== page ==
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Side-dish marketers have had a tough time. As the level of cooking skill and “tolerable time limits” for home food preparation continued to fall, consumers began to limit the number of dishes made at mealtime. From pizza to stir-frys, the shift of Italian, Mexican, and Chinese cuisines from restaurant to everyday fare furthered the movement to one-dish meals.
Averse to cleanup and more comfortable with convenience, Americans set a new table with skillet dinners and bowl meals at the center of the plate and, as a result of the recent “carb-control” movement, kicked favorite side dishes such as potatoes, pasta, and stuffing right off the plate.
Although several traditional side dishes—including frozen side dishes, frozen/ refrigerated pasta, dry/shelf-stable dinner mixes, stuffing mixes, and rice—are among the 15 fastest-declining supermarket categories, several emerging trends will help invigorate the side-dish segment.
First, ready-to-eat precooked and pre-prepared refrigerated and frozen meats, poultry, and seafood are creating a new generation of “scratch cooking” and a demand for more-contemporary recipes and fresh and quick-cooking side dishes. Information Resources, Inc. reports that for the year ending 11/2/ 03, refrigerated meat/poultry products rose 11.8% (ranking 10th on the list of the fastest-growing supermarket categories); frozen meat 10.3% (11th); and refrigerated seafood 9.8% (13th).
The Food Marketing Institute’s 2004 Consumer Trends Survey reports that 84% of shoppers eat “home-cooked” meals at least three times/week, up from 82% in 2003 and 74% in 2001. According to the NPD Group, 10.1% of all in-home suppers now contain a ready-to-eat item, 14.3% contain a frozen dish, and 32.1% are still made from scratch.
Second, it appears that Americans still have a healthy appetite for carbohydrates, making the road back to a balanced diet just a little bit quicker. NPD Group’s April 2004 Report on Carbohydrate Consumption Patterns, a dietary analysis of 11,000 people, found that virtually no one had cut back on carbs to the levels recommended by popular low-carb diets, and that only one in four on a diet cut carbs to a significant degree. Adults who claimed to be cutting carbs still ate an average of 128 g of “refined carbs” (total carbs minus fiber or net carbs)/day. Men ate 145 g/day and women 109 g/day—higher than the 20–50 g that low-carb diets recommend, but lower than the average 210g for all adults.
The 2003 Gallup Study of Consumer Efforts to Limit Carbohydrates found that among those watching carbs, chicken/turkey (77%) topped the list of the most frequently eaten dinners, followed by vegetables (56%), green salad (54%), steak/beef (48%), fish (45%), and pork (35%). Most important, one-third contained rice, one-third potatoes, and one-fourth pizza. Among those on a “diet,” one-fourth of meals contained rice, 18% beans, and 14% potatoes; one-third ate hamburgers with no roll. When asked by Schapiro Research Group to define healthy carbs, 69% of the respondents named rice, 49% potatoes, 46% pasta, and 36% bread.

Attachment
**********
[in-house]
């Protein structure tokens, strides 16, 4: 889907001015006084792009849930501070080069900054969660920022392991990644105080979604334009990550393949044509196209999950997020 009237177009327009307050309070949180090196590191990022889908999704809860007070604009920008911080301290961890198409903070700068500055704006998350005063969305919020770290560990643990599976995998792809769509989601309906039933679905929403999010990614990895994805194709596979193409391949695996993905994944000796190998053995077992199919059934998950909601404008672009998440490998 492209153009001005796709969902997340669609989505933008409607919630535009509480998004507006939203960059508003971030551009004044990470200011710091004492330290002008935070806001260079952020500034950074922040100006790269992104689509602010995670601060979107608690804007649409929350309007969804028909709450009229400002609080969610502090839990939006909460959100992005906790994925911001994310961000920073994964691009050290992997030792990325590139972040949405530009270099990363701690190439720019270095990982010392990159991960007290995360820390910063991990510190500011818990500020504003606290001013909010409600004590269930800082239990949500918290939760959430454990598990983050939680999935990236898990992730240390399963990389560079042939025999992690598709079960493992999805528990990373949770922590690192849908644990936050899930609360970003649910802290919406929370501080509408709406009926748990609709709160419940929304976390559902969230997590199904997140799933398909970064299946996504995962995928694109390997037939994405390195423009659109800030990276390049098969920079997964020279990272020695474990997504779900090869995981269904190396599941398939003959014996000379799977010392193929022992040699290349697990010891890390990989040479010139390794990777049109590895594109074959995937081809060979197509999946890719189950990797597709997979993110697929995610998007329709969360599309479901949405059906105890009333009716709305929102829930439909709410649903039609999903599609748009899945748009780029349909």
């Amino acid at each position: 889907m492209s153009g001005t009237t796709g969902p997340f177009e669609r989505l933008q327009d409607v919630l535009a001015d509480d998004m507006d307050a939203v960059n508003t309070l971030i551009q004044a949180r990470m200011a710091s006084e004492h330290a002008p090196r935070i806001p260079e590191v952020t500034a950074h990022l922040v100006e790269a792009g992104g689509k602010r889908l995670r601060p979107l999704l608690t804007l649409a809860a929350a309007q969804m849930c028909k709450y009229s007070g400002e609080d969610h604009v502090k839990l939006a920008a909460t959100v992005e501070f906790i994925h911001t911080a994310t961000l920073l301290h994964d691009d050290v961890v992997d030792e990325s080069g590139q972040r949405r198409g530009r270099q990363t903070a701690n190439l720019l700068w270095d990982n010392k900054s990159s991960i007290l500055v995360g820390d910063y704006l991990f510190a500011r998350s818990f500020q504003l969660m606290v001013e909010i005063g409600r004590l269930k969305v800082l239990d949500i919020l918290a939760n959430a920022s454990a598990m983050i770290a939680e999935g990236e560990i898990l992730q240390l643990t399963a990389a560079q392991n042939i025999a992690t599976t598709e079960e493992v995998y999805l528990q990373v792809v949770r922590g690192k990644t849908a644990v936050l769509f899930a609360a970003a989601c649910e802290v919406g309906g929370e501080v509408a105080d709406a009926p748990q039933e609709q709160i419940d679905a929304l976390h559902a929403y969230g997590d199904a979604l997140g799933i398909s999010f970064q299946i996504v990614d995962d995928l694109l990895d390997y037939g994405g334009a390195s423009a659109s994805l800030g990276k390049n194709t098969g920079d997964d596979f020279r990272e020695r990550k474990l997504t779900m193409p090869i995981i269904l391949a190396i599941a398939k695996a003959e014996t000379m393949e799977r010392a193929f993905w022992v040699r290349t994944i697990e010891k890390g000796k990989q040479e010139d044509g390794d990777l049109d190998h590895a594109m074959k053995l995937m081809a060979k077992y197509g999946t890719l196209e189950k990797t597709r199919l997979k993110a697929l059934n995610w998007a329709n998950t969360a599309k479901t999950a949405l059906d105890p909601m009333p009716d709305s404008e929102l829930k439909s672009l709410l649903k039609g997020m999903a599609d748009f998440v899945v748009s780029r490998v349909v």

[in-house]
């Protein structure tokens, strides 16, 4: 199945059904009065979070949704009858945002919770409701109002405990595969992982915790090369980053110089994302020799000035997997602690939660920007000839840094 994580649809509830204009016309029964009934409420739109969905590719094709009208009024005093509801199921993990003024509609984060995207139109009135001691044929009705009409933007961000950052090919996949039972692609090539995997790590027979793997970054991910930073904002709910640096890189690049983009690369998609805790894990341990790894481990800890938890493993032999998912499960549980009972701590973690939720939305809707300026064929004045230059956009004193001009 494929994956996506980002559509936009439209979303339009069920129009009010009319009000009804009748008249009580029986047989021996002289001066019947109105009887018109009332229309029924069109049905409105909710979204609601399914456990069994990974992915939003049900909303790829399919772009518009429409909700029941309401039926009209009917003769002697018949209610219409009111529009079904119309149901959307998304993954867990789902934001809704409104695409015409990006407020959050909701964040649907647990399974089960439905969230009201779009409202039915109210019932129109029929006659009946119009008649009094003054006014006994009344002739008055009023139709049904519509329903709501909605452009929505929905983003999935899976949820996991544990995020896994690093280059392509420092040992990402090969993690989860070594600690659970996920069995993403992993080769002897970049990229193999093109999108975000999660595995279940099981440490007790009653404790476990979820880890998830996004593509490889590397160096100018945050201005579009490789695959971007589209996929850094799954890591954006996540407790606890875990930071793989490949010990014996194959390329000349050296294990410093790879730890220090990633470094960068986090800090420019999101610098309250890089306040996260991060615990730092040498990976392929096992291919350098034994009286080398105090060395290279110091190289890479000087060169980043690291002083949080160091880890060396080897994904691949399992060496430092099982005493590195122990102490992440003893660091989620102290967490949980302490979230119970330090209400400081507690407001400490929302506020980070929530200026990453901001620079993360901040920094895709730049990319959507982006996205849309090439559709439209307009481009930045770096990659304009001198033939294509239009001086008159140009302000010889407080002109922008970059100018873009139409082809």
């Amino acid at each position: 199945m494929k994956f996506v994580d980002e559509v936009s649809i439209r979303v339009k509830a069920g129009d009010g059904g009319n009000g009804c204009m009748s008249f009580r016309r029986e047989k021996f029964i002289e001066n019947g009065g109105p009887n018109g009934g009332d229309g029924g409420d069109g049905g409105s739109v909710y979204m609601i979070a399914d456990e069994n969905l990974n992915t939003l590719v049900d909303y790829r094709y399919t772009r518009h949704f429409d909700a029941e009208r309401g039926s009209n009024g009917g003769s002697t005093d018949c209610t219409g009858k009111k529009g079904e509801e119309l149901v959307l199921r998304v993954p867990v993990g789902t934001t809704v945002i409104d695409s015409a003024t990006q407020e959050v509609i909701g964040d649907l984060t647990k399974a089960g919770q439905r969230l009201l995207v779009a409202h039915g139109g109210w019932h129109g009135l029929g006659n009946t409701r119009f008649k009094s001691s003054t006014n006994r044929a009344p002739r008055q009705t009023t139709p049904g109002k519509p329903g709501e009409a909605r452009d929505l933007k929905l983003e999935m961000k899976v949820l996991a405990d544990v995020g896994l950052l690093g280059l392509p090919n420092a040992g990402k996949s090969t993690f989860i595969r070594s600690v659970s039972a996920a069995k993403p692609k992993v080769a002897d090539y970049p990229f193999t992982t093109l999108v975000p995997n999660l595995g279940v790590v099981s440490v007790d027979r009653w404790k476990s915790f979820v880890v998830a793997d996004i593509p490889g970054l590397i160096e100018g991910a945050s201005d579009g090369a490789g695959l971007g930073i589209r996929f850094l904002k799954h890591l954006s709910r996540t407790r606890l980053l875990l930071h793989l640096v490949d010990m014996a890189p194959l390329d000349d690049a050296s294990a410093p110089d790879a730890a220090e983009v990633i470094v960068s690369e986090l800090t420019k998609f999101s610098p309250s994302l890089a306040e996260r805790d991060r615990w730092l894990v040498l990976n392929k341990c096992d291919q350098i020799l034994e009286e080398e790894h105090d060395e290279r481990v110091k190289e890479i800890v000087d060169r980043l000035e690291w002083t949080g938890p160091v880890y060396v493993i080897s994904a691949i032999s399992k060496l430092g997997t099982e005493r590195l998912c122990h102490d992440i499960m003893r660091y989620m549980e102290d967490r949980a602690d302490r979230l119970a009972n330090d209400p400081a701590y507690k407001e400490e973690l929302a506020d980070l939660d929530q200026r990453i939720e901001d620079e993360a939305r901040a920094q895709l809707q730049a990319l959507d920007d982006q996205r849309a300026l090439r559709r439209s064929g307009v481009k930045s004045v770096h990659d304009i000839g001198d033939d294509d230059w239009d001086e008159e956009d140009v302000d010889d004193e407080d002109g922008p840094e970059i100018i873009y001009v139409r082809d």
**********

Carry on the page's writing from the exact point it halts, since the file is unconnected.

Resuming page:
Marketing Technology Solutions found that 30% of adults were determined to buck low-carb and follow a balanced diet. Smaller portions, lighter pasta sauces, rice steeped in herbal teas or juices, seasonal vegetable/potato combinations, and light bean vinaigrettes may attract the carb-conscious. Increasing the protein content, such as in sausage potato casseroles, is another option. In some cases, as with bread, certain varieties, such as whole wheat, whole grain, fresh, and specialty, seem to be relatively unaffected by low-carb. According to ACNielsen, for the year ending 12/27/03, fresh bread sales fell 2.5% and white bread sales fell 4.7%, while wheat bread sales grew 4.0%.
Smaller bagels, appetizer-sized pasta portions and samplers, and tasting flights with mini-portions should also have strong appeal.
Fresh and healthy are the key to contemporary side dishes. IRI reports that refrigerated salad/coleslaw was up 7.2% and refrigerated side dishes were up 9.2% in supermarkets. Fresh-cut salads, fruits, and vegetables continue to soar. High-quality fruits and vegetables remain the second reason for choosing to shop at a specific supermarket, according to FMI. Refrigerated salad dressing was the second-fastest-growing supermarket category (up 16.5%), salad toppings 8th (11.9%), and frozen prepared vegetables 14th (9.5%), according to IRI.
Last, with quick-cook protein items likely on hand, “cooks” will be looking for more “fresh” heat-and-eat sides to complement these items, rather than seeking the proverbial “rotisserie chicken,” which more than likely has already found a replacement that is already in the home.
by A. ELIZABETH SLOAN
President, Sloan Trends & Solutions, Inc.